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Pot-Bellied Pigs – The Other House Pet

Mature Potbelly PigWhen thinking of house pets, pigs may not immediately come to mind. Most often we associate pigs with kid’s movies, farms, mud, and…bacon. However a few species of domesticated pig have grown in popularity considerably since the 1980’s, when people began to keep for a new kind of house pet. A pet that would be intelligent, affectionate, easy to train, and above all, clean. The new trend would turn heads…Potbelly Pigs! A few weeks ago I saw one of these little critters first hand, on the end of a harness, proudly strutting down the dog toy aisle with his short tail a-waggin’, and I had to stop and gawk. I will admit pigs have always intimidated me because of their large size and loud vocalizations, but after getting to know a few pigs first hand and doing a little reading, I must admit the thought of having one is pretty appealing. Let me share with you a little about the care of the most popular type of pig, the Pot-belly.

The pot-bellied pig is a breed originating from Vietnam, developed as companion animals to keep in gardens. They can be all black, black and white, silver, or almost all white. They have straight tails (not curly!), short, erect ears, and stiff, bristly hair when mature. While they are smaller than the standard domesticated farm pig, they are dense and heavy, weighing between 80-200 lbs at maturity. Larger individuals are often victims of obesity due to misunderstanding of dietary needs by their owners. A bowed back and large belly is normal for the breed, but a pot-belly stomach that is so large it drags on the ground (though it will often be close as the pigs are only 12-20 inches high) or a pet with excessive fat rolls, is showing signs of obesity.

The pot-bellied pig has a vast appetite and will eat almost anything offered, but a healthy diet should consist of pre-measured servings of formulated high fiber feed specifically designed for pot-bellies. Do not give your pot-belly feeds designed for farm pigs as these are higher in calories. Pot-bellies should be also be offered fresh veggies for up to 25% of their diet and be allowed to “root” or dig through a clean, pesticide-free outside area, which is a natural behavior for them.

These pigs are quite intelligent, and they will need enrichment activities to keep them from becoming destructive or bored, just like high-energy dog breeds. They need mental and physical stimulation to keep from getting lazy, overweight, or aggressive, and its importat for you to interact with your pig every day! They love to perform tricks for treats, are easily litter trained, and love plenty of free time exploring a fenced in yard or pig pen, and regular walks with their owners. A pot-belly should not be left alone with nothing to do all day or chances are destruction will result. Enrichment toys like treat-stuffed Kong toys are useful tools. Especially if you plan on keeping your pig inside the house, be sure to secure or hide things that may be harmful to your pet such as chemical, cords and other items. Just because they are in a cabinet doesn’t mean that your pig can’t get to them! Area rugs on slippery floors are also appreciated since hooves don’t give these guys much traction.

Mature Potbelly PigPot-bellies respond well to training and positive reinforcement, but do not understand or appreciate punishment. You may need to be extra patient with this pet. A well treated pig is a gentle, quiet, friendly pet that will greatly enjoy the company of its humans. Pigs should be neutered or spayed upon hitting sexual maturity to avoid aggression and dominance issues.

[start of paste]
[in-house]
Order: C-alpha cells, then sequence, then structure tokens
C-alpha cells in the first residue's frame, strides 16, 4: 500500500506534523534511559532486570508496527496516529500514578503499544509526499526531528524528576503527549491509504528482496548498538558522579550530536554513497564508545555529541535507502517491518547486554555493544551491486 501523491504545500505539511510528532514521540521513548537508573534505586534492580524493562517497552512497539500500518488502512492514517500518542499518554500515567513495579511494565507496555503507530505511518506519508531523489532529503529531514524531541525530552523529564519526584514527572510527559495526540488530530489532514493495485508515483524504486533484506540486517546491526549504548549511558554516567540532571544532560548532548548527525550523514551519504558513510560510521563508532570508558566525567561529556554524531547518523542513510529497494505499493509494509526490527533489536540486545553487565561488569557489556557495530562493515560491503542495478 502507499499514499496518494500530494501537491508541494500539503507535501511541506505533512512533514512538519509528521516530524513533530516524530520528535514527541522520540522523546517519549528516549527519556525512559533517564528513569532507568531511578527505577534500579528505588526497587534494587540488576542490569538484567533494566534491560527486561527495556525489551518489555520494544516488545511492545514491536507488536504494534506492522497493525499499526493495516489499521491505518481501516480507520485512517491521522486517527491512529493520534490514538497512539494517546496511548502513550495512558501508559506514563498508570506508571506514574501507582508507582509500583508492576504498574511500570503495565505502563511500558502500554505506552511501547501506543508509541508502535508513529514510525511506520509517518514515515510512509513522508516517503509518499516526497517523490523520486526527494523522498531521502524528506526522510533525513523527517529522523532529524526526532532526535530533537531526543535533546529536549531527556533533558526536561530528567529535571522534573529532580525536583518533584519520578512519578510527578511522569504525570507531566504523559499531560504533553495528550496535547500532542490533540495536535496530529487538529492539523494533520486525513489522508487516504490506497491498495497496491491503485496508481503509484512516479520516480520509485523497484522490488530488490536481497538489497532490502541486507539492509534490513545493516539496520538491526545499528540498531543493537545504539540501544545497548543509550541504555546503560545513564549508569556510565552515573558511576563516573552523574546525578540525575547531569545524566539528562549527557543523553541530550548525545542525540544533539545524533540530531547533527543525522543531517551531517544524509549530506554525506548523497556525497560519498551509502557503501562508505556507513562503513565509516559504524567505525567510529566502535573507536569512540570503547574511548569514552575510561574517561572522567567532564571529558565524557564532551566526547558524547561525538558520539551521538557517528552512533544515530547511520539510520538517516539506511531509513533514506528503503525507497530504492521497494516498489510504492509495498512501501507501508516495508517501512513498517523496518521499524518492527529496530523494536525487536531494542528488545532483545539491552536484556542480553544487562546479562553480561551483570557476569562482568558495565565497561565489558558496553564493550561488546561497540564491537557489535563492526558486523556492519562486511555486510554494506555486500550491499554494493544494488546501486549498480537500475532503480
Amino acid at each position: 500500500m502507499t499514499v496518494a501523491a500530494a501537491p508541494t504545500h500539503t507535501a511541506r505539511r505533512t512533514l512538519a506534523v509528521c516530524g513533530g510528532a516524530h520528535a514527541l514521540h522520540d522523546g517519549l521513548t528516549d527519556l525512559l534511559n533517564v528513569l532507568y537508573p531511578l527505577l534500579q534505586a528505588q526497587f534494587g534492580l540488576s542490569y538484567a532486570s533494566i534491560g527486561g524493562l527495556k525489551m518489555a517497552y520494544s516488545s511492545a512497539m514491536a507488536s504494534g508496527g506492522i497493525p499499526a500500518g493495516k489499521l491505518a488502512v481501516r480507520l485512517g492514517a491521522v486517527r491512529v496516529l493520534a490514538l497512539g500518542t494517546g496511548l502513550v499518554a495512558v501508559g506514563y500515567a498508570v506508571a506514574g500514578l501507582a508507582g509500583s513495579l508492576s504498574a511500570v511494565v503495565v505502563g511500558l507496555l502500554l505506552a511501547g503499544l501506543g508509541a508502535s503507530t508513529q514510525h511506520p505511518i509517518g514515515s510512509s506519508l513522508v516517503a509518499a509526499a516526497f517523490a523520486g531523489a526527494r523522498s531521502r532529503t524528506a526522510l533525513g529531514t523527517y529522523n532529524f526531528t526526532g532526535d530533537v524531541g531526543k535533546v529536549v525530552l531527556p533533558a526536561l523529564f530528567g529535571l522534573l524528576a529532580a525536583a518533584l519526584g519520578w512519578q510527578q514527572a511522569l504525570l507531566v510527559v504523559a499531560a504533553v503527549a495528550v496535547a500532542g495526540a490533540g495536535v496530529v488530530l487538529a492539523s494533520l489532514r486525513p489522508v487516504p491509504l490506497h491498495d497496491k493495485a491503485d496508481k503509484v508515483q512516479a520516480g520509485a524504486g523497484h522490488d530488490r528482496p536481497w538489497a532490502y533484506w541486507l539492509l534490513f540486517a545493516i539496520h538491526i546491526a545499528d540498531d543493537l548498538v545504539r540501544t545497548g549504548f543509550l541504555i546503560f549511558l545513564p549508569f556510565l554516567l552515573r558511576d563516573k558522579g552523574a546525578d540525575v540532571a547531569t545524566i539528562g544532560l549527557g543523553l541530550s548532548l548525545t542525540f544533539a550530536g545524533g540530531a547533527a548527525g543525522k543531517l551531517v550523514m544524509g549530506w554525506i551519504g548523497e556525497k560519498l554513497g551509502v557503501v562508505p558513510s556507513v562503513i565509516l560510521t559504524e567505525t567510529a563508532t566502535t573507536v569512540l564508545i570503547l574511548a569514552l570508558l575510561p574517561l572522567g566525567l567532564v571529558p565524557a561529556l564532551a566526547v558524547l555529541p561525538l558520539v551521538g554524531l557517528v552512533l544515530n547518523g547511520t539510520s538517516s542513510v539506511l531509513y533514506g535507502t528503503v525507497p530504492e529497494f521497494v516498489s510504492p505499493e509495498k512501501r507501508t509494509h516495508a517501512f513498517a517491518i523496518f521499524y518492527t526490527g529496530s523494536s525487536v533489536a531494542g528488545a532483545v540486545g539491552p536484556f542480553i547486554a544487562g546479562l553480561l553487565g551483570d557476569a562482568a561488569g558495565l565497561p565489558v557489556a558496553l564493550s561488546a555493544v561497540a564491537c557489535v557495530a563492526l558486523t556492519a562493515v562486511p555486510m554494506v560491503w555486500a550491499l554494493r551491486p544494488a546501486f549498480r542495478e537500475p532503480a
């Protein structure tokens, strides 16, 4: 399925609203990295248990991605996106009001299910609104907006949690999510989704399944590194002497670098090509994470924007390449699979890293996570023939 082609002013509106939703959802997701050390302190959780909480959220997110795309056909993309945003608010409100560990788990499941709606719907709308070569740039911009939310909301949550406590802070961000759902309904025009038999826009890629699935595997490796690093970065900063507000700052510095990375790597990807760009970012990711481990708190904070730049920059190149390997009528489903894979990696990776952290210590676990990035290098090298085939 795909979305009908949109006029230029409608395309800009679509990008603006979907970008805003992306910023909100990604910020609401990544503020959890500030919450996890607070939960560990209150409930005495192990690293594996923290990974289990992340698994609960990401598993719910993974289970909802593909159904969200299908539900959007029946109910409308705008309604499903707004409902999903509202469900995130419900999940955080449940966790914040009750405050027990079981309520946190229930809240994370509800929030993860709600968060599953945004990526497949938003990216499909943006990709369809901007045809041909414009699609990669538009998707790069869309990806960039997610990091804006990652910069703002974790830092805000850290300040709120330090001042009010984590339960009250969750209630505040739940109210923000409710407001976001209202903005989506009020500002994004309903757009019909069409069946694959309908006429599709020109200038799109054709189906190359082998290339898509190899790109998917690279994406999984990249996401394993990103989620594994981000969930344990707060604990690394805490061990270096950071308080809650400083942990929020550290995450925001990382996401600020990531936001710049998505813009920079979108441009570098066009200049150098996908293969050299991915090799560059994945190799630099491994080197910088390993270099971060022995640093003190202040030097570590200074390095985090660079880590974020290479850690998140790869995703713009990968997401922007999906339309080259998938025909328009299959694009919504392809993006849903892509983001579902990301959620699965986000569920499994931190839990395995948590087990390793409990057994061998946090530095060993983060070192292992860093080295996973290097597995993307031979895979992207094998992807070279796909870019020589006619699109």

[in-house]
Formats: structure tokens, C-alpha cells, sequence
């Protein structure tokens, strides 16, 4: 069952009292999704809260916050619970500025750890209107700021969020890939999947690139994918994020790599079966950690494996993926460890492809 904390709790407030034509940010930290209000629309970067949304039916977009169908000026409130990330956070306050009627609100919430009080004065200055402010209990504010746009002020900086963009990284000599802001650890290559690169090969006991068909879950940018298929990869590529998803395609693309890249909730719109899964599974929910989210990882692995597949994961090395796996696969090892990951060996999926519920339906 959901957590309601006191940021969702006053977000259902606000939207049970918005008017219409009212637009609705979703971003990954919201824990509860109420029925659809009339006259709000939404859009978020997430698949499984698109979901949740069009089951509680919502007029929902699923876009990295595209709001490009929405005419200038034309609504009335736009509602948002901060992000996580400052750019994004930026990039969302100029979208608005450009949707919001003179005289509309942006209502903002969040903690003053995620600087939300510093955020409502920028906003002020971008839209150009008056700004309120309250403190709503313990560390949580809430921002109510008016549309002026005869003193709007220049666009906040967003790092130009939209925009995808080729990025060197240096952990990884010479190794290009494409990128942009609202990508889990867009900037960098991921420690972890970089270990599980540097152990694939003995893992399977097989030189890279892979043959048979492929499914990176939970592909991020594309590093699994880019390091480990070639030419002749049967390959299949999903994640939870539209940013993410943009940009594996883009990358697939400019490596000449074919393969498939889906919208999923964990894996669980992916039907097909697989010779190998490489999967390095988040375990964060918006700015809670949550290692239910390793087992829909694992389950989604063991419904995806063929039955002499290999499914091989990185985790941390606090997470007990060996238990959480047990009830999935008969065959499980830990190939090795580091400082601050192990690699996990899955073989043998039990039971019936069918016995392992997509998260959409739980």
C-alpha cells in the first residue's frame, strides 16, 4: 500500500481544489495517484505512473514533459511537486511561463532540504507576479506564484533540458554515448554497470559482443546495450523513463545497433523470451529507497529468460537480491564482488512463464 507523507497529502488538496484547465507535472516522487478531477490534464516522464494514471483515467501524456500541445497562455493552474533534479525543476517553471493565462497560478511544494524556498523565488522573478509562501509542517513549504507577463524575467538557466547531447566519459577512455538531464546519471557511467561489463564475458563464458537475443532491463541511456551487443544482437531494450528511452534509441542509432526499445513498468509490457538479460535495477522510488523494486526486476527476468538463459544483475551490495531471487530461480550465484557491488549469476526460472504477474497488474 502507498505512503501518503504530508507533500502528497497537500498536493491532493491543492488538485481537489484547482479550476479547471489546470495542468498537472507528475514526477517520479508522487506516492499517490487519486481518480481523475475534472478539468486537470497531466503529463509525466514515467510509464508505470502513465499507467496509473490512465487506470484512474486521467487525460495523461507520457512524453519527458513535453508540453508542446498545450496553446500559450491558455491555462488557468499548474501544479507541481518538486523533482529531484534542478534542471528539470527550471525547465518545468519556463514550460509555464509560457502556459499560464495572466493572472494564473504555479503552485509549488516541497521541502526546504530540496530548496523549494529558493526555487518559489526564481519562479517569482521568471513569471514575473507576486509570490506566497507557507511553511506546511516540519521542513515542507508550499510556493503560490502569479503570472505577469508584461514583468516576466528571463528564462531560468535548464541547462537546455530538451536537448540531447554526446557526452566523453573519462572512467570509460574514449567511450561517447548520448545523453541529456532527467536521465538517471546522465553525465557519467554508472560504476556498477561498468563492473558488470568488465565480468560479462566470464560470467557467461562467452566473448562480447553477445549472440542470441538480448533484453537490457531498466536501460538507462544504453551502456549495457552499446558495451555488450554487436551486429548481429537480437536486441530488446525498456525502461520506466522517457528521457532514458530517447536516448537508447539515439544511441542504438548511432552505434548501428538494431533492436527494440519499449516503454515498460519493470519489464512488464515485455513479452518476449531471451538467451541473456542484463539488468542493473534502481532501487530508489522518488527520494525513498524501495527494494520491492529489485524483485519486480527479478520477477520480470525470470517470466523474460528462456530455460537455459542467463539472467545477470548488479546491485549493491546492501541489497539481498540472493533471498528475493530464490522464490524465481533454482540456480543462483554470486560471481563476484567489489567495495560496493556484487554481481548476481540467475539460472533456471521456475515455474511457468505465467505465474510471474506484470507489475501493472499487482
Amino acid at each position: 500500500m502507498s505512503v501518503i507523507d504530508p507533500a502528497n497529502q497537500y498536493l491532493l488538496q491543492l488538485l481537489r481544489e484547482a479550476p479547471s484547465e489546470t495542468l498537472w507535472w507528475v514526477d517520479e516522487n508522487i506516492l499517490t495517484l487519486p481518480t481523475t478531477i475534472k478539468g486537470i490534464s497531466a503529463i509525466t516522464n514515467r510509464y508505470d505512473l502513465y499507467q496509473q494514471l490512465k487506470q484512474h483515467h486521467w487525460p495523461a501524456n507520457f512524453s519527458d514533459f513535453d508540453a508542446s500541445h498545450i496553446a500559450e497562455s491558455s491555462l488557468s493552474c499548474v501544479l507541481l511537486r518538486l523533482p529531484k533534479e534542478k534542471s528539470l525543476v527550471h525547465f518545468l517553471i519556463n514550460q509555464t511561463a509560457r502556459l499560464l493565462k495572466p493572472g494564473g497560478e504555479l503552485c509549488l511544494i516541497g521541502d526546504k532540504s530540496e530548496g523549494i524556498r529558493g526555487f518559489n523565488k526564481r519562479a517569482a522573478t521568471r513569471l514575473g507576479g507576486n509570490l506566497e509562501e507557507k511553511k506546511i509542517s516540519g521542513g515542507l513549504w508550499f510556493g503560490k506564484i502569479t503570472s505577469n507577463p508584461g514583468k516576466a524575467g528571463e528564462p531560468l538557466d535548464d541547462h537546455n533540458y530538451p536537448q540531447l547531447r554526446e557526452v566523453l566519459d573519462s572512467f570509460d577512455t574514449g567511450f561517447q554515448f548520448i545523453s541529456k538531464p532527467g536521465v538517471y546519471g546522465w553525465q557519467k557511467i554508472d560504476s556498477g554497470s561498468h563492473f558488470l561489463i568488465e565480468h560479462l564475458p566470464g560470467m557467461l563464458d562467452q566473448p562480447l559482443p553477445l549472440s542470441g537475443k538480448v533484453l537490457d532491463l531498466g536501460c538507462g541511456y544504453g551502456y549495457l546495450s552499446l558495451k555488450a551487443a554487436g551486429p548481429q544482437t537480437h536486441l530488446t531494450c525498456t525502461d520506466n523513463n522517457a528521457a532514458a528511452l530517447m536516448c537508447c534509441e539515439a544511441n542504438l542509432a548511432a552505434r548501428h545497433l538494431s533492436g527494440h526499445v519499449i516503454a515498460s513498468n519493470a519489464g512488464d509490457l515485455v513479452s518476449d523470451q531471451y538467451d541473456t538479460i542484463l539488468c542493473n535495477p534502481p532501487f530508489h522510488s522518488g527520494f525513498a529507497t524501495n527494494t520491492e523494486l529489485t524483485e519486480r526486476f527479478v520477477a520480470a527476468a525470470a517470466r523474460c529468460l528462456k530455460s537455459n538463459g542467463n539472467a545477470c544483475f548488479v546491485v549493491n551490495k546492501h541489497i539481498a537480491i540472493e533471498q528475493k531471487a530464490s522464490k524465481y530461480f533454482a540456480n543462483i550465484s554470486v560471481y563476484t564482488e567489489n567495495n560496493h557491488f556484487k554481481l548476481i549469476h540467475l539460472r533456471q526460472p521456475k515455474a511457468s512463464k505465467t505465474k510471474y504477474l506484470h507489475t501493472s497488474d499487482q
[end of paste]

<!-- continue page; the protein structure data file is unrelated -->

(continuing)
Before purchasing or adopting a pot-bellied pig, please consider carefully the needs of these pets and your situation. Adorable piglets will inevitibly grow and mature, and like children and puppies, raising a pig right will have it’s challenges. Make sure the area where you live allows them and that there is a vet able to treat your pet nearby. The breeder or rescue you obtain your pig or piglet from should have a good reputation and be willing remain in contact with you in case you have any issues or questions.  Do your research, and you could end up with a wonderfully unique companion for 15-30 years.


  1. avatar

    I feel it is so unique to have a pet pig on the house. I actually find pig is a cute and harmless animal so why not to be a house pet too.

  2. avatar
    Gary Dog Trainer Clemmons

    Wow. what a cute, lovely creature! Bet training this pet would be as challenging yet rewarding as training dogs.

  3. avatar

    Actually, my pet pig was FAR easier to train than my dogs! I taught her how to sit in literally 5 minutes and she never forgot. They are astonishingly smart, clean and loving. I urge anyone who is curious about owning a “house pig” to do thorough research on both the pros and cons and even more research on any breeder that catches your eye!

  4. avatar

    Hello, after reading this remarkable paragraph i am also happy to share my know-how
    here with friends.

About jeppley

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Jess has been an employee at That Fish Place/That Pet Place since 2005, stationed in both the Reptile and Small Animal rooms. She specializes in small animal care, and focuses particularly on rats, giving her the nickname of “The Rat Girl” by her customers and fellow employees. She has an Associate degree in Liberal Arts from Penn State York and is currently attending English courses online at University of Maryland University College. Her passion has always been animals and she has owned just about every variety of them, including cats, birds, reptiles, rodents, and even millipedes! She also loves writing and is working on publishing a series of young adult fantasy novels.
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